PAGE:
Top 10 Veterans Stories in Today’s News – September 13, 2011

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Veterans! Here’s your Top 10 News stories of the day compiled from the latest sources

 

We encourage you to browse our list so that you can take what you want and keep what you need

 

1.   Medical clinic to remain open in Bingham.  Morning Sentinel  — In a reversal that surprised local military veterans, the US Department of Veterans Affairs announced Monday it will continue to operate a downtown mobile medical clinic that serves 400 veterans from a …
2.   Illness Persists In Gulf War Veterans.  Ivanhoe  It affects an estimated 25 percent of the 700000 military personnel deployed to the 1991 Persian Gulf War, according to the US Department of Veterans Affairs’ scientific advisory committee. There are three main syndromes associated with Gulf War …
3.   Buffalo Valley cuts ribbon on new housing for veterans.  Clarksville Leaf Chronicle  It took a multi-agency effort to secure funding for the facility, 65 percent of which was paid by the US Department of Veterans Affairs. The rest was paid for with funds from groups such as the Tennessee Housing Development Agency and the city’s Office …
4.   Nine Maxim Healthcare employees charged as company reaches $150M settlement.  The Star-Ledger – NJ.com  The total amount of the state and federal civil settlements is $130 million, of which approximately $121.5 million is allocated to the Medicaid program, and approximately $8.5 million to the Veterans’ Affairs program. New Jersey’s share of the more …
5.   Veterans get personal care in VA medical foster home program (video).  Plain Dealer (blog)  Janice Young cues up a little Etta James and dances with Air Force veteran Bill Eaton Jr. who is living at her house in Orange as part of the Department of Veterans Affairs’ medical foster home program. …
6.   U.S. officials say ‘Iraqi good enough’ can contain violence after drawdownAlthough U.S. soldiers in Anbar still do intelligence-gathering and some Iraqi commando training, the 82nd Airborne’s 2nd Brigade Combat Team’s mission is focused on advising security force managers on how to run their units more efficiently. Soldiers say the Iraqis are getting it ‘ not to a U.S. Army standard, but to a level that they call ‘Iraqi good enough.’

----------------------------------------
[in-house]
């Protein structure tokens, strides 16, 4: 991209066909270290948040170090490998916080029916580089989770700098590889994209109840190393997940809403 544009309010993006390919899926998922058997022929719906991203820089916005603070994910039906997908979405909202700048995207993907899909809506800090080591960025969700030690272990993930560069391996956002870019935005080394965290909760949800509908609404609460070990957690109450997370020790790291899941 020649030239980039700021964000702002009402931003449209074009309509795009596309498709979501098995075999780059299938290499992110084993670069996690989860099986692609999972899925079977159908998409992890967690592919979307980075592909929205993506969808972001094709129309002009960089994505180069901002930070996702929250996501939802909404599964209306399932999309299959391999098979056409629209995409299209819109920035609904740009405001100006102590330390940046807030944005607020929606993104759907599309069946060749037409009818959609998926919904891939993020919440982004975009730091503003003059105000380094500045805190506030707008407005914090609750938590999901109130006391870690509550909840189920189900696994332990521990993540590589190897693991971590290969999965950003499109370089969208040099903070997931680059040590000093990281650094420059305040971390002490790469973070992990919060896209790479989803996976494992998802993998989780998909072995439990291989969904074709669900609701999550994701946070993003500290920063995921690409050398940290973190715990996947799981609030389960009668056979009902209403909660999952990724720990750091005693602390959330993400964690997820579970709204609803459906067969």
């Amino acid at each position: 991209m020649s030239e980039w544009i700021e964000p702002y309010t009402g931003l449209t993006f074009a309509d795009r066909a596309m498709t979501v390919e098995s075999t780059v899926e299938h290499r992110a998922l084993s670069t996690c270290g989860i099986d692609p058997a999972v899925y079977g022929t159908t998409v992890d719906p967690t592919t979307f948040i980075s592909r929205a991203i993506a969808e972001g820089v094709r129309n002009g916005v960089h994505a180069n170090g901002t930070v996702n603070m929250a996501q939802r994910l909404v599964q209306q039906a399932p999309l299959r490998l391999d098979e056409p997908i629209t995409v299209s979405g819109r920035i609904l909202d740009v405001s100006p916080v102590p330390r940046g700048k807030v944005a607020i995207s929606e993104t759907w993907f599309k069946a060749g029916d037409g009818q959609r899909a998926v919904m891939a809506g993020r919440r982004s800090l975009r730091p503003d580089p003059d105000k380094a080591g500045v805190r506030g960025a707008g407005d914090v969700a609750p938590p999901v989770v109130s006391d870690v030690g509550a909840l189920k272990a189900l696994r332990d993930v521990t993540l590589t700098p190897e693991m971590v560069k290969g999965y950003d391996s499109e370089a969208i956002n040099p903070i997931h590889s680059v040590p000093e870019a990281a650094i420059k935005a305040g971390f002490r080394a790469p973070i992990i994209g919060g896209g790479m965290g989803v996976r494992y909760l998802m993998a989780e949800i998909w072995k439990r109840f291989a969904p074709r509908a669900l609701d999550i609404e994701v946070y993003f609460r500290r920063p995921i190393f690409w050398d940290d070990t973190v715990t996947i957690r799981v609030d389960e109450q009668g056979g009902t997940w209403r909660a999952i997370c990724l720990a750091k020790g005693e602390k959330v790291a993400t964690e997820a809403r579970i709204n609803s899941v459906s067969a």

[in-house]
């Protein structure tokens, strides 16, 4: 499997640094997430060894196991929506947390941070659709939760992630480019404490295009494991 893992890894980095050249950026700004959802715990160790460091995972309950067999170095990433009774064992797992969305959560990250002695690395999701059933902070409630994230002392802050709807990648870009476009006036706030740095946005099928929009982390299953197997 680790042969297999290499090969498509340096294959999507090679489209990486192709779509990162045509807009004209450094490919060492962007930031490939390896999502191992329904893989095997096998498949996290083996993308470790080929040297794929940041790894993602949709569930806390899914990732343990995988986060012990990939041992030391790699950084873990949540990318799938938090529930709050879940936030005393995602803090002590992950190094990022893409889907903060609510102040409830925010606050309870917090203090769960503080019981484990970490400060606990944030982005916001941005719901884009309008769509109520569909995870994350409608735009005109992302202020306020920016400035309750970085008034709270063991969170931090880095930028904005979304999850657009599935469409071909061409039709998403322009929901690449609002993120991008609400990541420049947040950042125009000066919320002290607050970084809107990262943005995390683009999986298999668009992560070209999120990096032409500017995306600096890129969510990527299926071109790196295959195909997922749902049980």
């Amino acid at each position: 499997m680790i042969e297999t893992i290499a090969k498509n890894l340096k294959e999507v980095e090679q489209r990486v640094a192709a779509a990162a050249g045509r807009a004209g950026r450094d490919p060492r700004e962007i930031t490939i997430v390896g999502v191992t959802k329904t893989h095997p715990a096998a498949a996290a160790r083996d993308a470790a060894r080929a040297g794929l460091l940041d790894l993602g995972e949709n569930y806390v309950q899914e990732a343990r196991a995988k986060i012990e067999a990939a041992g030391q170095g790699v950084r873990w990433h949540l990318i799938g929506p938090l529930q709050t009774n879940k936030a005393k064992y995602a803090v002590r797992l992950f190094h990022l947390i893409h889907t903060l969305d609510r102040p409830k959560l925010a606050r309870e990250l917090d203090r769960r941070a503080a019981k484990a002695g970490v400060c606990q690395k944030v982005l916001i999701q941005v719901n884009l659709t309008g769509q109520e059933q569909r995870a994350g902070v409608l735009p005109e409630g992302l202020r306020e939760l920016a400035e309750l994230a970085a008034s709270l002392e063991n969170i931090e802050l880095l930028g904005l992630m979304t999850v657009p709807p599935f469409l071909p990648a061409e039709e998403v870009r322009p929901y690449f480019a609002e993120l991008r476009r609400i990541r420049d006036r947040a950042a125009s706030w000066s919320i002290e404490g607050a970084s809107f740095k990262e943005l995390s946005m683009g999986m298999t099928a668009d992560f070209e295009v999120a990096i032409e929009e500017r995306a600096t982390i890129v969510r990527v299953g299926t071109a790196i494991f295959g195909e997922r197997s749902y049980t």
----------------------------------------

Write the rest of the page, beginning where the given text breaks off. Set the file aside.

7.   ‘This is for real now’.  Caleb Eames will never forget where he was for what he calls our generation’s ‘JFK moment,’ Sept. 11, 2001. Then a young Marine sergeant, Eames stood on the roof of 8th and I Marine Barracks in Washington D.C., watching smoke billow from the Pentagon
8.   New Jersey to Announce Settlement With Home Health Care Provider Maxim.  Wall Street Journal  Agents from the US Department of Health and Human Services, the Federal Bureau of Investigation and the US Department of Veterans Affairs took part in the investigation. A Maxim Healthcare spokeswoman said the company expected to issue a statement …
9.   Civil War Veteran’s Tombstone Marks Grave After 120-Year Absence.  Yankton Daily Press  The headstone, issued by the US Department of Veterans Affairs and inscribed “SERGT. JF KINNA, CO.C., 12OHIO.CAV.,” was discovered at a Warner home in 1979 and was eventually relegated to a basement, where it stayed for 32 years. …
10. End Of VA Honor System Cuts 70 Percent Of Vendors With Veteran Status.  Washington Post   “Since 2008, the Department of Veterans Affairs has awarded billions of dollars in contracts under a program to steer work to firms owned by veterans without requiring proof of their eligibility for the funding. A new mandate forcing companies to prove their ownership and management status has led to the removal of at least 18,800 companies from the VA vendor preference list, the government said.” Until the “last year, contractors were able to self-certify their status as veteran-owned businesses.”

 

Have You Heard?